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Amazon.com Amazon.com Review (ISBN 0486420493, Paperback)

"The heart of the wise is in the house of mourning; but the heart of fools is in the house of mirth," warns Ecclesiastes 7:4, and so does the novel by Edith Wharton that takes its title from this call to heed. New York at the turn of the century was a time of opulence and frivolity for those who could afford it. But for those who couldn't and yet wanted desperately to keep up with the whirlwind, like Wharton's charming Lily Bart, it was something else altogether: a gilded cage rather than the Gilded Age.

One of Wharton's earliest descriptions of her heroine, in the library of her bachelor friend and sometime suitor Lawrence Selden, indicates that she appears "as though she were a captured dryad subdued to the conventions of the drawing room." Indeed, herein lies Lily's problem. She has, we're told, "been brought up to be ornamental," and yet her spirit is larger than what this ancillary role requires. By today's standards she would be nothing more than a mild rebel, but in the era into which Wharton drops her unmercifully, this tiny spark of character, combined with numerous assaults by vicious society women and bad luck, ultimately renders Lily persona non grata. Her own ambivalence about her position serves to open the door to disaster: several times she is on the verge of "good" marriage and squanders it at the last moment, unwilling to play by the rules of a society that produces, as she calls them, "poor, miserable, marriageable girls.

Lily's rather violent tumble down the social ladder provides a thumbnail sketch of the general injustices of the upper classes (which, incidentally, Wharton never quite manages to condemn entirely, clearly believing that such life is cruel but without alternative). From her start as a beautiful woman at the height of her powers to her sad finale as a recently fired milliner's assistant addicted to sleeping drugs, Lily Bart is heroic, not least for her final admission of her own role in her downfall. "Once--twice--you gave me the chance to escape from my life and I refused it: refused it because I was a coward," she tells Selden as the book draws to a close. All manner of hideous socialite beasts--some of whose treatment by Wharton, such as the token social-climbing Jew, Simon Rosedale, date the book unfortunately--wander through the novel while Lily plummets. As her tale winds down to nothing more than the remnants of social grace and cold hard cash, it's hard not to agree with Lily's own assessment of herself: "I have tried hard--but life is difficult, and I am a very useless person. I can hardly be said to have an independent existence. I was just a screw or a cog in the great machine I called life, and when I dropped out of it I found I was of no use anywhere else." Nevertheless, it's even harder not to believe that she deserved better, which is why The House of Mirth remains so timely and so vital in spite of its crushing end and its unflattering portrait of what life offers up. --Melanie Rehak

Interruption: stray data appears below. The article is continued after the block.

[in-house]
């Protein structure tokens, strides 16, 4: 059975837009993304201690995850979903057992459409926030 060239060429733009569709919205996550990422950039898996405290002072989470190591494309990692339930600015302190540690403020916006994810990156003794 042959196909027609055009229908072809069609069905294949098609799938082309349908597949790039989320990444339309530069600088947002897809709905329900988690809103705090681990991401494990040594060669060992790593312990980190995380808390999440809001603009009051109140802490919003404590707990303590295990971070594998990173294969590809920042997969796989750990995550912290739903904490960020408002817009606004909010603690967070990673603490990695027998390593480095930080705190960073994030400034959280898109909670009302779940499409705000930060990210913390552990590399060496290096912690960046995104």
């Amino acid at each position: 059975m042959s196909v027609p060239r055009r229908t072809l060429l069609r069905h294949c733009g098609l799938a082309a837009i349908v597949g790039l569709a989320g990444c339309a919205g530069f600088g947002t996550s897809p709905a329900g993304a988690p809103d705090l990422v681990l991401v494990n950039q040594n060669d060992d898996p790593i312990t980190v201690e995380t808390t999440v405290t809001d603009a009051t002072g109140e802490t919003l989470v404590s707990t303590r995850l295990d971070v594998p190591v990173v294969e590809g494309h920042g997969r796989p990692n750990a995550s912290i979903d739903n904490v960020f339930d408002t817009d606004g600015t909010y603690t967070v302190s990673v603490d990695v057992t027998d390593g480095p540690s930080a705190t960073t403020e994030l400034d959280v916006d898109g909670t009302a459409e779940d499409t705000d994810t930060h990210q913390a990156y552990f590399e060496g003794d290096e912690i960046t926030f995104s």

(retrieved from Amazon Thu, 12 Mar 2015 18:23:03 -0400)

(see all 6 descriptions)

Lily Bart, beautiful, witty and sophisticated is accepted by 'old money' and courted by the growing tribe of nouveaux riches. But as she nears thirty, her foothold becomes precarious; a poor girl with expensive tastes, she needs a husband to preserve her social standing and to maintain her in the luxury she has come to expect. Whilst many have sought her, something - fastidiousness or integrity- prevents her from making a 'suitable' match.… (more)

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Penguin Australia

2 editions of this book were published by Penguin Australia.

Editions: 0140187294, 0141199024

Library of America Paperback Classics

An edition of this book was published by Library of America Paperback Classics.

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Tantor Media

An edition of this book was published by Tantor Media.

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Urban Romantics

2 editions of this book were published by Urban Romantics.

Editions: 1909438804, 1909438812